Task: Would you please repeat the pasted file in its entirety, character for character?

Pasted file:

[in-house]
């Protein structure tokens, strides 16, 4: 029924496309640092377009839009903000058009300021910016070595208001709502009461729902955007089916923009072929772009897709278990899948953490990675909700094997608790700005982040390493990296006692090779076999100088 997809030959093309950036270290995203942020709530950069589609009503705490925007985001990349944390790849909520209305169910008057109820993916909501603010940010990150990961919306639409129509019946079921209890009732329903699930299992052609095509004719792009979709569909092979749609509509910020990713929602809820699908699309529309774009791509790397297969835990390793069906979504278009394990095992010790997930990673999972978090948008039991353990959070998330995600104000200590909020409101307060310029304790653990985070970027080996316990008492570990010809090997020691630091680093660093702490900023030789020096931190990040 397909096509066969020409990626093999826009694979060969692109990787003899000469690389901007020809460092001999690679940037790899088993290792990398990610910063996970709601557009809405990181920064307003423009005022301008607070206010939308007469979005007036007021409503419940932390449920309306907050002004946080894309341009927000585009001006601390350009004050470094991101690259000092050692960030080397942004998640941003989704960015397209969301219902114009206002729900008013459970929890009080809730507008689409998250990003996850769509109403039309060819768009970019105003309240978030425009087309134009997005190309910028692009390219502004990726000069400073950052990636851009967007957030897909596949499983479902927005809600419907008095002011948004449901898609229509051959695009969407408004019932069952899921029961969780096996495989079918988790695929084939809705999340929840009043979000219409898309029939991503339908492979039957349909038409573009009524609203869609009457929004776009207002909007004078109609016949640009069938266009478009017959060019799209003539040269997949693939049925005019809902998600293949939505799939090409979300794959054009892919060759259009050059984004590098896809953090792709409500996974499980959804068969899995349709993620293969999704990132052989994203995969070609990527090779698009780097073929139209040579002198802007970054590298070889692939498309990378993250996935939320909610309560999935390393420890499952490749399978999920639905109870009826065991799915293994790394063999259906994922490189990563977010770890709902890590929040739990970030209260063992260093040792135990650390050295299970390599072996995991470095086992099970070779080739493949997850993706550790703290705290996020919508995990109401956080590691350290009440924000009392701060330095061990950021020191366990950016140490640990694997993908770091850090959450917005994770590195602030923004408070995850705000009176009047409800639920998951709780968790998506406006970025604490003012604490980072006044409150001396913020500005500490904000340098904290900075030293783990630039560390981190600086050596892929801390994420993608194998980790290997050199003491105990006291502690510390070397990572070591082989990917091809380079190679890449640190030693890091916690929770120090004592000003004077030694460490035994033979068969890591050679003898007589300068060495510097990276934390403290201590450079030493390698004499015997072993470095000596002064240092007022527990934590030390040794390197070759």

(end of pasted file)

[in-house]
């Protein structure tokens, strides 16, 4: 029924496309640092377009839009903000058009300021910016070595208001709502009461729902955007089916923009072929772009897709278990899948953490990675909700094997608790700005982040390493990296006692090779076999100088 997809030959093309950036270290995203942020709530950069589609009503705490925007985001990349944390790849909520209305169910008057109820993916909501603010940010990150990961919306639409129509019946079921209890009732329903699930299992052609095509004719792009979709569909092979749609509509910020990713929602809820699908699309529309774009791509790397297969835990390793069906979504278009394990095992010790997930990673999972978090948008039991353990959070998330995600104000200590909020409101307060310029304790653990985070970027080996316990008492570990010809090997020691630091680093660093702490900023030789020096931190990040 397909096509066969020409990626093999826009694979060969692109990787003899000469690389901007020809460092001999690679940037790899088993290792990398990610910063996970709601557009809405990181920064307003423009005022301008607070206010939308007469979005007036007021409503419940932390449920309306907050002004946080894309341009927000585009001006601390350009004050470094991101690259000092050692960030080397942004998640941003989704960015397209969301219902114009206002729900008013459970929890009080809730507008689409998250990003996850769509109403039309060819768009970019105003309240978030425009087309134009997005190309910028692009390219502004990726000069400073950052990636851009967007957030897909596949499983479902927005809600419907008095002011948004449901898609229509051959695009969407408004019932069952899921029961969780096996495989079918988790695929084939809705999340929840009043979000219409898309029939991503339908492979039957349909038409573009009524609203869609009457929004776009207002909007004078109609016949640009069938266009478009017959060019799209003539040269997949693939049925005019809902998600293949939505799939090409979300794959054009892919060759259009050059984004590098896809953090792709409500996974499980959804068969899995349709993620293969999704990132052989994203995969070609990527090779698009780097073929139209040579002198802007970054590298070889692939498309990378993250996935939320909610309560999935390393420890499952490749399978999920639905109870009826065991799915293994790394063999259906994922490189990563977010770890709902890590929040739990970030209260063992260093040792135990650390050295299970390599072996995991470095086992099970070779080739493949997850993706550790703290705290996020919508995990109401956080590691350290009440924000009392701060330095061990950021020191366990950016140490640990694997993908770091850090959450917005994770590195602030923004408070995850705000009176009047409800639920998951709780968790998506406006970025604490003012604490980072006044409150001396913020500005500490904000340098904290900075030293783990630039560390981190600086050596892929801390994420993608194998980790290997050199003491105990006291502690510390070397990572070591082989990917091809380079190679890449640190030693890091916690929770120090004592000003004077030694460490035994033979068969890591050679003898007589300068060495510097990276934390403290201590450079030493390698004499015997072993470095000596002064240092007022527990934590030390040794390197070759």